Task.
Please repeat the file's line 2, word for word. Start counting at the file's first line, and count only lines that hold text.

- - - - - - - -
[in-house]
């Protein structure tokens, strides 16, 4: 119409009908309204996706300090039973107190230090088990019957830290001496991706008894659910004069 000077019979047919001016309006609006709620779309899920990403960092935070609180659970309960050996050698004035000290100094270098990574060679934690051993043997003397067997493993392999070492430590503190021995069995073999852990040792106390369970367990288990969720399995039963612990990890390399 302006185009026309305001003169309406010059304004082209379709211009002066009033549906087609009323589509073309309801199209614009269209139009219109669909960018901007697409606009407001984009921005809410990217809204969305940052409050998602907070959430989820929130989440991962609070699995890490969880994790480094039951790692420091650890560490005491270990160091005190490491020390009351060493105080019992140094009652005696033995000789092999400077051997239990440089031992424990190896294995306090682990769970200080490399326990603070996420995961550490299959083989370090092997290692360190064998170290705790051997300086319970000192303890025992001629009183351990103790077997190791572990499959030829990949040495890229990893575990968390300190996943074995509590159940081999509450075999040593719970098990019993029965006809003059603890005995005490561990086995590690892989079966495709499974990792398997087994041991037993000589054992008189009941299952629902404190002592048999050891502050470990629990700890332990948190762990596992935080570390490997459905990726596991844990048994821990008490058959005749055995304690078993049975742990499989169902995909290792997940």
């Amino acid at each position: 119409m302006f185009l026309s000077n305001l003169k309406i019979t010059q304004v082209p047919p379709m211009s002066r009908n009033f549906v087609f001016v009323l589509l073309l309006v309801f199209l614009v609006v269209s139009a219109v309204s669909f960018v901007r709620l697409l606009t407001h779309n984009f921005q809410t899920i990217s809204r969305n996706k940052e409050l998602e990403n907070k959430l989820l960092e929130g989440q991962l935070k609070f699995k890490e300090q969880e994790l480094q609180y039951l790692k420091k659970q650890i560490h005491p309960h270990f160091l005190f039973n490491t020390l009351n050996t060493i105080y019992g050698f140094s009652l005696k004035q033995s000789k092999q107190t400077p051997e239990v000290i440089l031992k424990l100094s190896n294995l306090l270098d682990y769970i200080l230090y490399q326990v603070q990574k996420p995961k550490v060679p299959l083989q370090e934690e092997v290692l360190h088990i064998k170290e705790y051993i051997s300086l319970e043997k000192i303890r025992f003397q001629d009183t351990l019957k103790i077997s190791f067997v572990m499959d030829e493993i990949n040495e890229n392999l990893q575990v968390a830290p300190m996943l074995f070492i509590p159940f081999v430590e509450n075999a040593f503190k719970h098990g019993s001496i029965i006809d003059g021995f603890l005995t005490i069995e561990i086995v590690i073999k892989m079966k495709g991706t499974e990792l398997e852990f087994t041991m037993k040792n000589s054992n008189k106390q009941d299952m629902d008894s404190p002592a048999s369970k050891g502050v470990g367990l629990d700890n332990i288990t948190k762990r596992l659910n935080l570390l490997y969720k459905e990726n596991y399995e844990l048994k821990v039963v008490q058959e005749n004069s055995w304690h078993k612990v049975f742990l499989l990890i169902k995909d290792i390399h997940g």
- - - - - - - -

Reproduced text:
């Protein structure tokens, strides 16, 4: 119409009908309204996706300090039973107190230090088990019957830290001496991706008894659910004069 000077019979047919001016309006609006709620779309899920990403960092935070609180659970309960050996050698004035000290100094270098990574060679934690051993043997003397067997493993392999070492430590503190021995069995073999852990040792106390369970367990288990969720399995039963612990990890390399 302006185009026309305001003169309406010059304004082209379709211009002066009033549906087609009323589509073309309801199209614009269209139009219109669909960018901007697409606009407001984009921005809410990217809204969305940052409050998602907070959430989820929130989440991962609070699995890490969880994790480094039951790692420091650890560490005491270990160091005190490491020390009351060493105080019992140094009652005696033995000789092999400077051997239990440089031992424990190896294995306090682990769970200080490399326990603070996420995961550490299959083989370090092997290692360190064998170290705790051997300086319970000192303890025992001629009183351990103790077997190791572990499959030829990949040495890229990893575990968390300190996943074995509590159940081999509450075999040593719970098990019993029965006809003059603890005995005490561990086995590690892989079966495709499974990792398997087994041991037993000589054992008189009941299952629902404190002592048999050891502050470990629990700890332990948190762990596992935080570390490997459905990726596991844990048994821990008490058959005749055995304690078993049975742990499989169902995909290792997940």